We rarely talk about Jimmy’s past, other than the typical talk of all the difficult circumstances he overcame in his childhood. We don’t mention how close he came to defeating the Miami Heat in 2014-2015 before that team ran out gas. Butler had a crazy 6.0 BPM that playoffs, basically willing along a team to the Eastern Conference semifinals that included a resurgent Derrick Rose and Pau Gasol, but the team flamed out and Tom Thibodeau was fired.
Before that, Butler and Rose rarely overlapped in their playing time, as Rose suffered his litany of recurring injuries just as Butler rose to relevance. Butler’s best teammates were Luol Deng and Joakim Noah, who were extremely good players in their own right, as Noah was First-Team All-NBA in 2013-2014. However, Butler has not really been surrounded by a team where he is the fulcrum, as well as the guiding influence for the next crop of superstars that will help take him to the promiseland of the NBA Finals.
His last season, before being traded to the Wolves, was perhaps the closest analog of Butler finding himself in the teacher role. That spun out of control though, as Butler seemed to never really respect Fred Hoiberg and he and Dwyane Wade called out the Bull’s youth at one point. Even that team, constructed to be a lurching trainwreck from the get-go, was dragged to the playoffs by Butler.
Butler is, by all accounts, an insane workaholic. He is a grinder who spends his offseasons conducting a grueling routine with no distractions. He also drives a minivan and listens to country music.
However, even with his well-chronicled backstory and oddball personality that seems ready-made for the social media age, Butler somehow flies under the radar. Nothing illuminates that more clearly than the current All-Star voting, where first results have Butler with the 10th most votes for guards in the Western Conference with 88k votes, far below the likes of Lonzo Ball, Damian Lillard, and Manu Ginobili. That isn’t even a Minnesota effect, as Karl-Anthony Towns has over 100,000 more votes right now than Jimmy Butler.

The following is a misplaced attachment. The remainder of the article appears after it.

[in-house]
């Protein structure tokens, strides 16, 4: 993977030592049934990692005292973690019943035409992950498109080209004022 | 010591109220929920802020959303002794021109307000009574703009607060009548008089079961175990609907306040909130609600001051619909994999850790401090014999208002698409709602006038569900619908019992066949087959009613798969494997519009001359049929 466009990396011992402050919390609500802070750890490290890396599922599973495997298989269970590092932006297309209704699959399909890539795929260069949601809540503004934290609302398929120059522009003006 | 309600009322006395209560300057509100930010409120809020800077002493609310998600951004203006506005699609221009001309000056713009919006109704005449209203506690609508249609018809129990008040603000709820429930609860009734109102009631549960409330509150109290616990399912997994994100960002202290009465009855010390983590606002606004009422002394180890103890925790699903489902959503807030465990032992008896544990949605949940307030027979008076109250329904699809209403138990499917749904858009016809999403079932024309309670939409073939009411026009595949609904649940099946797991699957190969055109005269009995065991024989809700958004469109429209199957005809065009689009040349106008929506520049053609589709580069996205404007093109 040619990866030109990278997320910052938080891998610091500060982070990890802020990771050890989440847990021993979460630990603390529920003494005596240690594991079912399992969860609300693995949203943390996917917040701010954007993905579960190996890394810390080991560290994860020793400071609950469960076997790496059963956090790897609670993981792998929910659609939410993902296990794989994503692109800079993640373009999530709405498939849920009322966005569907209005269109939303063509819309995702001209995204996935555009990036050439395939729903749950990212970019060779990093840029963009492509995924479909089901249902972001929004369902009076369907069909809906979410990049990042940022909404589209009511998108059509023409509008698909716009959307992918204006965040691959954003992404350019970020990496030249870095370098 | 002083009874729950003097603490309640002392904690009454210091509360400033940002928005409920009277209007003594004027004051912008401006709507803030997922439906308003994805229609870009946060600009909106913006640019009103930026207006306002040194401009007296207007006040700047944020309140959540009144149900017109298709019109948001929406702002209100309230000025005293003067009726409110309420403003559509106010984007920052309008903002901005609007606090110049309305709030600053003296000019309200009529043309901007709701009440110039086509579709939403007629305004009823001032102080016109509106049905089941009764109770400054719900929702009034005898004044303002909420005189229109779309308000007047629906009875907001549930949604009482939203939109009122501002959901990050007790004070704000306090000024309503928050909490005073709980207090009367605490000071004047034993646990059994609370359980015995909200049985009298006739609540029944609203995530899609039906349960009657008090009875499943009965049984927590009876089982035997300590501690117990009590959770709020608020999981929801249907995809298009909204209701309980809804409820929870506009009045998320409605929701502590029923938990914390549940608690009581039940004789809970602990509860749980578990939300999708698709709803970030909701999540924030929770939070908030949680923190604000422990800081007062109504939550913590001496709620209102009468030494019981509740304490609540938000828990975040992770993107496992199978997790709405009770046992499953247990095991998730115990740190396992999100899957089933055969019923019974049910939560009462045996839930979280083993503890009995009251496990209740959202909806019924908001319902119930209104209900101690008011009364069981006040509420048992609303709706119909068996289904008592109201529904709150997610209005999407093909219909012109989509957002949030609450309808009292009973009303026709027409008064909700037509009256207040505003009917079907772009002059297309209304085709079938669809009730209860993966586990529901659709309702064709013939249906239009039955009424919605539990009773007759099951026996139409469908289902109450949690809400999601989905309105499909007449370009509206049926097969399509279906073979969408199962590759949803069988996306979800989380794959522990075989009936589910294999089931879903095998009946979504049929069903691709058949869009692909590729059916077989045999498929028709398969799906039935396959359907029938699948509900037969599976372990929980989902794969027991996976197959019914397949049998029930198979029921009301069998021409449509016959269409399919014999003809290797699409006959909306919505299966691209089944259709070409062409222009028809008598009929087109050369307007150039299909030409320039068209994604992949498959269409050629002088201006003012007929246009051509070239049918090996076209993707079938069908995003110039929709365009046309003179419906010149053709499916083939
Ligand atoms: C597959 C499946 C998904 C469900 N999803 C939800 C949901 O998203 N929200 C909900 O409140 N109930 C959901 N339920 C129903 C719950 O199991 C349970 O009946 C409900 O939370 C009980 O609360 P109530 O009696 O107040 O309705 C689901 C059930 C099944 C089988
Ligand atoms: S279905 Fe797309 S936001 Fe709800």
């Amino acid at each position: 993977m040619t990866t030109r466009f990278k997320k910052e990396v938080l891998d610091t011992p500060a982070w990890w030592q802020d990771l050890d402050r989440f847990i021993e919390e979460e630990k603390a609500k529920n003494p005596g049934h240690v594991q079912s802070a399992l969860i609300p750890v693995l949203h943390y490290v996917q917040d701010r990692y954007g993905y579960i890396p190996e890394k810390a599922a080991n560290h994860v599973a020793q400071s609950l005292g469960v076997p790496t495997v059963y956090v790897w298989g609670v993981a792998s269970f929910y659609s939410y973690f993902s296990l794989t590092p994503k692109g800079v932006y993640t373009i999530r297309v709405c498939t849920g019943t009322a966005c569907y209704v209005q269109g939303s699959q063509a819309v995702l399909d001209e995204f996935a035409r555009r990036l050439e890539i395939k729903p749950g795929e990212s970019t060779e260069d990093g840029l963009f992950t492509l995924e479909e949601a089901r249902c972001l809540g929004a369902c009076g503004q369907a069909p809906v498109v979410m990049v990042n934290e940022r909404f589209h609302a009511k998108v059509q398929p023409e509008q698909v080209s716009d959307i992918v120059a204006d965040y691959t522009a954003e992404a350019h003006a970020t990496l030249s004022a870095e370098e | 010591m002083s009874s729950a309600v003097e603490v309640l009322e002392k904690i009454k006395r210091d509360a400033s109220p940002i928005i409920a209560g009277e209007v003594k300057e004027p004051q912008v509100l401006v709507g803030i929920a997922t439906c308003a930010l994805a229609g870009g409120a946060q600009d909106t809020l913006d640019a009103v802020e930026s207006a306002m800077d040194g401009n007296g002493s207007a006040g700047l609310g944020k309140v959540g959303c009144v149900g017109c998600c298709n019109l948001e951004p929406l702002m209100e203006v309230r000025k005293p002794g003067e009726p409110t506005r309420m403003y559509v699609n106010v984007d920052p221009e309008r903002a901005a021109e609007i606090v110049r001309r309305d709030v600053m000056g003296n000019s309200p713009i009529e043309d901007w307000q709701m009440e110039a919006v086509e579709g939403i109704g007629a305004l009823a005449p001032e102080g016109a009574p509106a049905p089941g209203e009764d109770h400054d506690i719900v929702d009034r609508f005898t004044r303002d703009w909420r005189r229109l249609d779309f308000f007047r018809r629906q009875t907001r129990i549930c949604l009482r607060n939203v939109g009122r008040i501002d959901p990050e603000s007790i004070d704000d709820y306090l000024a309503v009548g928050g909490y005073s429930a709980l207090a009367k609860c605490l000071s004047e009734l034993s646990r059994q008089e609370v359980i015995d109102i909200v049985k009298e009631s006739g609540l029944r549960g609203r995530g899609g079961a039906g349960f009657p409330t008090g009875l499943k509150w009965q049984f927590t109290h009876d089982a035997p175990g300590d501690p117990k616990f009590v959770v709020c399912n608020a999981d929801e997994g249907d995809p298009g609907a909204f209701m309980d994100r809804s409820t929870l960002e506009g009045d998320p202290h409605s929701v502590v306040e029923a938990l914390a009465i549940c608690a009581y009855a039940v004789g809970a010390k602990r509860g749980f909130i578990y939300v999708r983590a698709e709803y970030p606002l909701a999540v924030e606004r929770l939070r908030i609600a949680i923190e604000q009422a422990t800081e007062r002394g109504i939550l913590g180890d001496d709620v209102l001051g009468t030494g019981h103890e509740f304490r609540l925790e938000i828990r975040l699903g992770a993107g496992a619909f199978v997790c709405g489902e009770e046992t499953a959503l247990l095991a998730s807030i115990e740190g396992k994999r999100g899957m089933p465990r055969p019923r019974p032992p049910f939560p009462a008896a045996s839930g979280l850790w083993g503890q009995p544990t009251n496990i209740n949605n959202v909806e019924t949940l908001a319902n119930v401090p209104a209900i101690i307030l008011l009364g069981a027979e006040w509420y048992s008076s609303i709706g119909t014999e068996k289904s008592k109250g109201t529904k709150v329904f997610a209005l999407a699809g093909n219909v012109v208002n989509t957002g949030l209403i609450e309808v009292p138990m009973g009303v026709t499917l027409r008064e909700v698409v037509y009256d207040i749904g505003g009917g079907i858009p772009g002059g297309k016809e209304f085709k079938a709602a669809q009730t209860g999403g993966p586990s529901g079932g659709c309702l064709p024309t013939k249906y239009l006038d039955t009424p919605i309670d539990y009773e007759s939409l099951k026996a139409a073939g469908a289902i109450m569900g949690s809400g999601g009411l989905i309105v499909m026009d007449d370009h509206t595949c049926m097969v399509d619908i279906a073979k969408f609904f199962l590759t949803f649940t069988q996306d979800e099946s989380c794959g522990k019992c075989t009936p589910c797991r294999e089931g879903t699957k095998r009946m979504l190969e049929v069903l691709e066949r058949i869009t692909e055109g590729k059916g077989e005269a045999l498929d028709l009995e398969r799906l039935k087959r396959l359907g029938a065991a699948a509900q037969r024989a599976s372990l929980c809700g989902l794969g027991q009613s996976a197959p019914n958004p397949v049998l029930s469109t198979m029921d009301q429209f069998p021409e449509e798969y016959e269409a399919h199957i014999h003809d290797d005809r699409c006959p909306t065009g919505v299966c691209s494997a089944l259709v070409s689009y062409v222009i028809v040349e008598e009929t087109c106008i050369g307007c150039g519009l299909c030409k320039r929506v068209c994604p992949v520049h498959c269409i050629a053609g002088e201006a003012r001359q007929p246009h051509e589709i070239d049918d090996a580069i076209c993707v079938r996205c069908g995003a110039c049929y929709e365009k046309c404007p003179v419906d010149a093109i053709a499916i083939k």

Butler somehow gets short-shrift in the NBA pantheon. Some of that is due to where he is on the wing totem pole, as there seems to be a clear delineation between LeBron James, Kevin Durant, Kawhi Leonard and all those below. Butler is not the athletic freak that Giannis is, nor has he received as much attention as Paul George has, and he does not inspire the same analytics debate that DeMar DeRozan does.
Instead, Butler just grinds. He may not want the level of attention that some of his contemporaries receive, which seems to fit with his personality. But he wants to win. He wants the respect, the privilege of being an All-time great. He knows what he has to do to get there.
Truly, for what Butler gives to the Wolves, it is unlikely he is going to be receiving the same in return, at least for this year. We have already seen what disaster unfolds when Butler is unable to suit up.
But the Wolves give something to Jimmy that he has never had, at least for the foreseeable future, which is stability and promise. Andrew Wiggins and, especially, Karl-Anthony Towns are going to rise up and help Butler, they will hopefully be the stars that can take this team to a further level beyond where Jimmy is able to drag this team all by himself.
It is almost as if the grind of Butler, and Tom Thibodeau, acts like a grindstone, punishing the other teams, but at the same time honing the skills of the Wolves for today and for the future.